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It’s hard to believe that it’s been four years since the horrific Pulse Nightclub tragedy in Orlando. In a single night, this generation’s queer nightlife scene shifted away from one of celebration towards a heavy-hearted reminder that current progress is not even close to good enough.

After the lives of 49 LGBTQ folks were taken from our community, those who were left behind with the memories and the losses have not stopped taking action. Tonight in Denver, Tracks Nightclub is holding its fourth annual Pulse Benefit to raise funds for One Pulse Foundation and One Colorado and to celebrate those lost as well as the survivors who remember and honor them daily.

The benefit show will hold performances by local talent, and speakers will share their stories and offer insight and hope within a place that can at times feel uncertain and unsafe. For Sara Grossman, digital and social media manager at Tracks and a speaker at tonight’s event, this event is very special to her, as it is a collision of all of her worlds.

“I happen to be very close-knit with the Pulse community,” said Grossman. “I’m a survivor fellow for ‘Every Town for Gun Safety,’ and I lost my best friend at the Pulse shooting, so it’s a pretty meaningful event.”

Hosted by Jessica L’Whor, the benefit will see a roster full of performers who have donated their time and tips, and proceeds for the night will be split evenly between One Pulse and One Colorado.

“Over the last couple of years, I actually have become very close with Barbara Poma, the founder of the One Pulse Foundation and former owner of Pulse Nightclub. Pulse was a place that I went to probably weekly when I lived in Orlando and was in college.”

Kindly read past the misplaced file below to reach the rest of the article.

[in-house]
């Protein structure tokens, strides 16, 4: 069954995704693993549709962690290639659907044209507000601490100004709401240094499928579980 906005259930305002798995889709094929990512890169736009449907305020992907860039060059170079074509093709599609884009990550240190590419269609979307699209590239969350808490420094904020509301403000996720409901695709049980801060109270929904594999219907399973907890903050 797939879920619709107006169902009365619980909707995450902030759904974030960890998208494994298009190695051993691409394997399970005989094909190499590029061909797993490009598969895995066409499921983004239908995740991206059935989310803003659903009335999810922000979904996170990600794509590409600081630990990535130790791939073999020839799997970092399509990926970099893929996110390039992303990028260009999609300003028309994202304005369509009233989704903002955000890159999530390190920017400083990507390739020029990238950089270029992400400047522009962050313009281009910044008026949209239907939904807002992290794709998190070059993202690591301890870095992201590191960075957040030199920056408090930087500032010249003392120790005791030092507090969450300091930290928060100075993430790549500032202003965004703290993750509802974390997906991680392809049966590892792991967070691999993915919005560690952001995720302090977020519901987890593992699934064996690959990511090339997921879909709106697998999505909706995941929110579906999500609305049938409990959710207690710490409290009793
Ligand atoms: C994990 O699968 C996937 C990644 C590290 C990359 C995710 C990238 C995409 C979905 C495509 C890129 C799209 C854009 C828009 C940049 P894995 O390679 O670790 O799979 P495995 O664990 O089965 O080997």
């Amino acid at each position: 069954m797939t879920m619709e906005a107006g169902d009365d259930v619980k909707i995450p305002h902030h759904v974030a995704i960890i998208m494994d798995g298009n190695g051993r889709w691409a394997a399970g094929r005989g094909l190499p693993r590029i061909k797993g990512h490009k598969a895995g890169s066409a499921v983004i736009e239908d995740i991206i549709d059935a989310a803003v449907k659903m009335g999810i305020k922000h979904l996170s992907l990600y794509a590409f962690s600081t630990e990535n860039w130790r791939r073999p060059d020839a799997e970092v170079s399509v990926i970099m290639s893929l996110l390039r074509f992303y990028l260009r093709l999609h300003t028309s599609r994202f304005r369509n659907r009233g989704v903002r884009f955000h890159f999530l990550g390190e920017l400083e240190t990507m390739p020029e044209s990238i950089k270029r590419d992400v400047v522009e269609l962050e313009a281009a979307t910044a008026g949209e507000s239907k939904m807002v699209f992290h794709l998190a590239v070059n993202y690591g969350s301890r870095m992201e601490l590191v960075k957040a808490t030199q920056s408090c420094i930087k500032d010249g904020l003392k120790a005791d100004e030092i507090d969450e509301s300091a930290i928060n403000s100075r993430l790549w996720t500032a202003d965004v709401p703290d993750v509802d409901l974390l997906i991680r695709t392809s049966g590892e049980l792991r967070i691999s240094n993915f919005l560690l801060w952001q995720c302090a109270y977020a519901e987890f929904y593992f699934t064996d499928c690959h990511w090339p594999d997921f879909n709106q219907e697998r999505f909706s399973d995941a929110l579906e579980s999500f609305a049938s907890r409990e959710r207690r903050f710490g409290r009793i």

Though Grossman wasn’t there on the night of the shooting, her friend Drew Leinonen was, and he was among the group of almost 50 that died that night.

“The whole gay nightclub community was affected after the Pulse shooting, we were all really nervous about our safety,” said Grossman. “I did not step foot in a gay club from the time of the shooting until the first weekend that I started working for Tracks three years later.”

Grossman admitted that she initially had a lot of anxiety when it came to working in the nightclub and being in these kind of queer-centered spaces, but the solidarity she has felt from the Denver LGBTQ community towards the Orlando victims and their families has been transformative.

“It was super isolating to be out here and not with my friends from Orlando in the wake of the shooting, so for Tracks Nightclub to continually be honoring the Pulse nightclub shooting and raising money for the memorial is really incredible,” she said.

Doors open at 7 p.m., and there is a suggested $5 donation cover charge, yet the club invites everyone, regardless of ability, to donate. The community at Tracks wants all folks, LGBTQ identified and their allies, to attend and embrace the unique and giving queer community that is thriving in Denver.

“I would like to personally thank Jessica L’Whor for being such an incredible advocate for the entire community,” said Grossman. “For somebody who was super affected by this shooting, and for people who have been super affected by other things within the community, whether it be cancer or a hate crime, time and time again, to really put her neck out there and help her fellow community members. I think that is a really wonderful thing.”